Thursday, May 31, 2012


Sounds morbid, no?   But it isn’t, really:  we must all face the inevitability, and sometimes things bring that fact home to us more clearly than at other times.
Sunday Deacon Joe McGonagle (who was at St Ignatius when I was first assigned there after my ordination) died this past Sunday of complications from dementia (and, I think, Parkinson’s).  Wednesday (yesterday) Bobby Rimes, SJ (my spiritual director for 21 years) died from malignant lesions on the brain.  And as I walked the Mississippi River levee here at Manresa Retreat Center today, I wondered:  how will I die?

One pope had a marble skull carved by Bernini on his writing desk; another pope had his coffin in his bedroom.  No, this is not morbidity:  it is consciousness of a reality we most of us would sooner pretend doesn’t exist.  But it does—and it does, for you and for me.

How will I die?  It’s not an academic question, obviously.  Will it be cancer or a car wreck, dementia or diabetes, stroke or something else?  Will I have friends around me, like the Venerable Bede, or will I die alone, like Francis Xavier?  More importantly, will I be able and willing to live out Colossians 1:24 and offer any suffering for the sake of His Body, the Church?  I hope so:  my two models for this are Pope John Paul II and Cardinal Bernardin.  I can only pray for courage similar to theirs.
Even more important for the Lord’s disciples, I think, is the question how will I die to self today?  What indulgences am I willing to surrender, what sorrows and pains of others am I willing to embrace, what hardships am I willing to undergo, for the sake of the Name?  Am I really a servant in the parish where I am assigned?  What is the quality of my ministry, and is it self-giving or self-serving?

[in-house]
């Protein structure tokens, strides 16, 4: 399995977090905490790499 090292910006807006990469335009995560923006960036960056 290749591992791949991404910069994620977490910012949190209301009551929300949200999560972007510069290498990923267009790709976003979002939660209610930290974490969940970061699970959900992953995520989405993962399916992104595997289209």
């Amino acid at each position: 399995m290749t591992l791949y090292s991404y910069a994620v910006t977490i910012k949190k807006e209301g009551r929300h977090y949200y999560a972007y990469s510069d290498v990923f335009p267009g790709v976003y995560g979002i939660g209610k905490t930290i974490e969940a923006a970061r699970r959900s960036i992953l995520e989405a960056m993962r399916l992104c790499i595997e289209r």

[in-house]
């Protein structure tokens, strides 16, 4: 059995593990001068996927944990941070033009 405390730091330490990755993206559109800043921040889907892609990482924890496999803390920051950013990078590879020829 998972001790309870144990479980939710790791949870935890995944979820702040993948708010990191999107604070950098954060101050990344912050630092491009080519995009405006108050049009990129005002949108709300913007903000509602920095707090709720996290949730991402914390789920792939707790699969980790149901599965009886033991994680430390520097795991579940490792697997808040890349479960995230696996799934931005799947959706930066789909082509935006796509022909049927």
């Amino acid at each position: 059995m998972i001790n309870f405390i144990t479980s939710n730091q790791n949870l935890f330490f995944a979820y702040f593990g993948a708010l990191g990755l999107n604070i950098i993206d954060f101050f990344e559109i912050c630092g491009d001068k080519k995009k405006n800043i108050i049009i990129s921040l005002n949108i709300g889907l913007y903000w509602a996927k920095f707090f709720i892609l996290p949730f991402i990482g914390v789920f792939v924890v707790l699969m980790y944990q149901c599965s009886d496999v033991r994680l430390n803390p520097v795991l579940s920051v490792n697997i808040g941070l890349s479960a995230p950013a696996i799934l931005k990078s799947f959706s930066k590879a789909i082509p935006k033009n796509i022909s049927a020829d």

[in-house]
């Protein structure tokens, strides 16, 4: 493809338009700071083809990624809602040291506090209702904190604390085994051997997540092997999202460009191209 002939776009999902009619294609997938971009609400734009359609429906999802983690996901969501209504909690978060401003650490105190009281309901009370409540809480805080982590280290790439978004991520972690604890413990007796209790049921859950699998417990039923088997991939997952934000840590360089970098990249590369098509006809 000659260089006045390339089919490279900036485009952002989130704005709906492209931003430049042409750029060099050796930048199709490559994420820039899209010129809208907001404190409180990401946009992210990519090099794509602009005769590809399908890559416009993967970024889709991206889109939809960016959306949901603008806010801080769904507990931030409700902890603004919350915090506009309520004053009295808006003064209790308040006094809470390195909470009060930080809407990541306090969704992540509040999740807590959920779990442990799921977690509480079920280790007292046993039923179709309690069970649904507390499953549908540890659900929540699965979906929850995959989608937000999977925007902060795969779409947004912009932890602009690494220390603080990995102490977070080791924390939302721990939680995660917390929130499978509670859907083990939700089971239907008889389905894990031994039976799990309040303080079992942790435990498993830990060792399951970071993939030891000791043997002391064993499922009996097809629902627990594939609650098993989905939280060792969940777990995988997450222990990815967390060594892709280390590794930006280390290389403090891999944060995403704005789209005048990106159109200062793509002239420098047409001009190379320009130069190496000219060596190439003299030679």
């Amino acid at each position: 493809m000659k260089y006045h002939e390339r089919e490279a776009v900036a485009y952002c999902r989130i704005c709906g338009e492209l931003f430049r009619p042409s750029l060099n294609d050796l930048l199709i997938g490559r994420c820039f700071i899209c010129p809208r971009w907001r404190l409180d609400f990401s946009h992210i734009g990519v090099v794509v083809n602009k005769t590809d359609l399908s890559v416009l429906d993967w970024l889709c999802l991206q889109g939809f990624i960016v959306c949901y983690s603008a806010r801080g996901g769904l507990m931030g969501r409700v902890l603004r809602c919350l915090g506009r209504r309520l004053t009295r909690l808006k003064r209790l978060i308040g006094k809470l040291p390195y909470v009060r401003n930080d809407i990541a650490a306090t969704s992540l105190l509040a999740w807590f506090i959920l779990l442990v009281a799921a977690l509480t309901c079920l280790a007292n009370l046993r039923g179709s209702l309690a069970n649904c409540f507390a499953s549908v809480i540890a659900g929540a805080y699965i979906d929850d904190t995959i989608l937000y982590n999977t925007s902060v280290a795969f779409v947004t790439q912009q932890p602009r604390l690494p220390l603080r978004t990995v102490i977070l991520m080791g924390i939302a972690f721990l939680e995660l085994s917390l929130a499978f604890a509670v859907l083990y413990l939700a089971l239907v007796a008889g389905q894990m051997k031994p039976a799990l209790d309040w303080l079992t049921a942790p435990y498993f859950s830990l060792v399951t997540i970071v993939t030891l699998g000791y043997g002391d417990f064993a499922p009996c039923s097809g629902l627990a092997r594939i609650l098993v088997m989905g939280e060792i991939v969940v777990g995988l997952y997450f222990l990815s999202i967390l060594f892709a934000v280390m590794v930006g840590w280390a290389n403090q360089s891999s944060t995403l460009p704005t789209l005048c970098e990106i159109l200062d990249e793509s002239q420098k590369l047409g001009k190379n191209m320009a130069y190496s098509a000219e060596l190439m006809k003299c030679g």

Hard questions, these:  but we need to ask them, especially priests.  Our retreat master this week emphasized that if priests are ordained to stand in persona Christi during the celebration of the sacraments, we must also do so away from altar/font/reconciliation room, in our daily lives:  we are given the task of being in persona Christi as He was the Self-Sacrificing Servant:  “The Son of Man came not to be served but to serve, and to give his life as a ransom for the many” (Mark 10:45, from Wednesday’s Gospel at Mass).

Let's ALL be servants...

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